Allison Bell is Senior Editor for National Underwriter Life & Health and Health Insurance Channel Editor for LifeHealthPro.com. She has been covering health insurance long enough to own a copy of the HIPAA conference report. She has a bachelor's degree in economics from Washington University ...
Sen. John McCain today threatened the future of a major Republican proposal for overhauling the Affordable Care Act health insurance system, the Graham-Cassidy-Heller-Johnson bill, by saying he will oppose it. The Arizona Republican said in a statement that he objects to the idea of Republicans relying entirely on votes from Republican lawmakers to ram a health insurance bill through Congress.
Sen. John McCain today put terror in the hearts of health insurance policy analysts throughout the country. By announcing that he will oppose the Graham-Cassidy-Heller-Johnson Affordable Care Act change bill, he raised the possibility that any Graham-Cassidy impact forecasts they have published this week, or are now working on, may already be as obsolete as ancient Etruscan guides to interpreting chicken entrails.
The CMS is seeking "feedback on a new direction to promote patient-centered care." (Photo: Shutterstock)
Managers of the Trump administration's Centers for Medicare & Medicaid Services want to hear from the public about ways to revamp government health care programs. The Centers for Medicare and Medicaid Innovation, an idea development lab inside CMS, has put out an informal "request for information" (RFI) from the general public.
Muck Rack makes it simple to find people, tweets, or articles that mention any name, keyword, company, hashtag etc. We've compiled this guide to help you make the most of your search.
Selecting a term
Start searching tweets, articles from media outlets, articles mentioned in tweets, journalists'
names, titles and bios with some suggested searches:
Companies or Topics (e.g. iPhone, Microsoft)
Phrases (e.g. "cloud computing") — use quotes to keep the terms together
Twitter handles (e.g. @username) — returns those who have mentioned or replied to
Names (e.g. "David Pogue")
Hashtags (e.g. #sxsw, #london2012)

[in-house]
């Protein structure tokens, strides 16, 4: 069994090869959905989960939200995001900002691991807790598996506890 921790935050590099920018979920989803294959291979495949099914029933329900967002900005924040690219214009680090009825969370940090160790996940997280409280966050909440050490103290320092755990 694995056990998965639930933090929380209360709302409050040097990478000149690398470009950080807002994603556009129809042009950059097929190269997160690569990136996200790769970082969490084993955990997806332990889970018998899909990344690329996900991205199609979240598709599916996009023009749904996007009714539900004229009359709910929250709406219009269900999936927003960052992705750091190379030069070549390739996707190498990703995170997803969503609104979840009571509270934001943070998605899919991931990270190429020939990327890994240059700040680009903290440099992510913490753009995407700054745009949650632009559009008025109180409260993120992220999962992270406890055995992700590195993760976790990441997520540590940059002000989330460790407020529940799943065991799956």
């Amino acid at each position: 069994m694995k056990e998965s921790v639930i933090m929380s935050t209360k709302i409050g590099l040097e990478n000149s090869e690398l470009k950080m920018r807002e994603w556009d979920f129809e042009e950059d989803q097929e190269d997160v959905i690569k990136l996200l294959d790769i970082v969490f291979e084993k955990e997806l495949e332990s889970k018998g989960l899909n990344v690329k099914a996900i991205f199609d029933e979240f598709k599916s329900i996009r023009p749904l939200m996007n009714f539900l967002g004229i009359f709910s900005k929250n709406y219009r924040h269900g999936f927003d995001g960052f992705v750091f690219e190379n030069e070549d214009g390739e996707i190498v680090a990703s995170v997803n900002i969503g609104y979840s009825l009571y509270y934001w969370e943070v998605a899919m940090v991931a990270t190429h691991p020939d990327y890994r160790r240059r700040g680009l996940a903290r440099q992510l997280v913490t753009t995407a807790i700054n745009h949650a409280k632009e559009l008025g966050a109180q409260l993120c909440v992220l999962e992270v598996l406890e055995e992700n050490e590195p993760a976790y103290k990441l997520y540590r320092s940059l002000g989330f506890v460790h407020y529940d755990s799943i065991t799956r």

Bio details (e.g. vegan, Olympics, father)
Muck Rack's Advanced Search allows for many boolean operators.
Find results that mention multiple specified terms, use AND or
+. For example, ensure each result contains both Elon Musk and Mark Zuckerberg by
searching Obama AND Romney or Obama + Romney.
Use the operators OR or , to broaden your search when you'd like either of
multiple terms to appear in results. (This is the default behavior of our search when no operators
are used.) For example, search for democrat OR republican to find results that refer to
Democrats and/or Republicans.
Use NOT or - to subtract results from your search. For
example, searching Disney will yield results about the Walt Disney Company as well as Walt Disney
World Resort. To exclude mentions of Disney World, search for Disney -World or Disney
When using one of these operators with a phrase, enclose it in quotation marks. For example, you can
find results about smartphones excluding Apple's iPhone 4S by searching smartphone -"iPhone
Exact case matching or punctuation
If you're searching for a brand name or keyword that relies on specific punctuation marks or capitalization, you can
find results that match your exact query by adding matchcase: before the keyword you're searching for, like matchcase:E*TRADE .
Use parentheses to separate multiple
boolean phrases. For example, to find journalists talking about having fun in Disney World or
Disneyland, search for ("disney world" OR disneyland) AND fun.
An asterisk can be used to search for any variation of a root word truncated by the asterisk. For example, searching for admin* will return results for administrator, administration, administer, administered, etc.
A near operator is an AND operator where you can control the distance between the words. You can vary the distance the near operation uses by adding a forward slash and number (between 0-99) such as strawberries NEAR/10 "whipped cream", which means the strawberries must exist within 10 words of "whipped cream".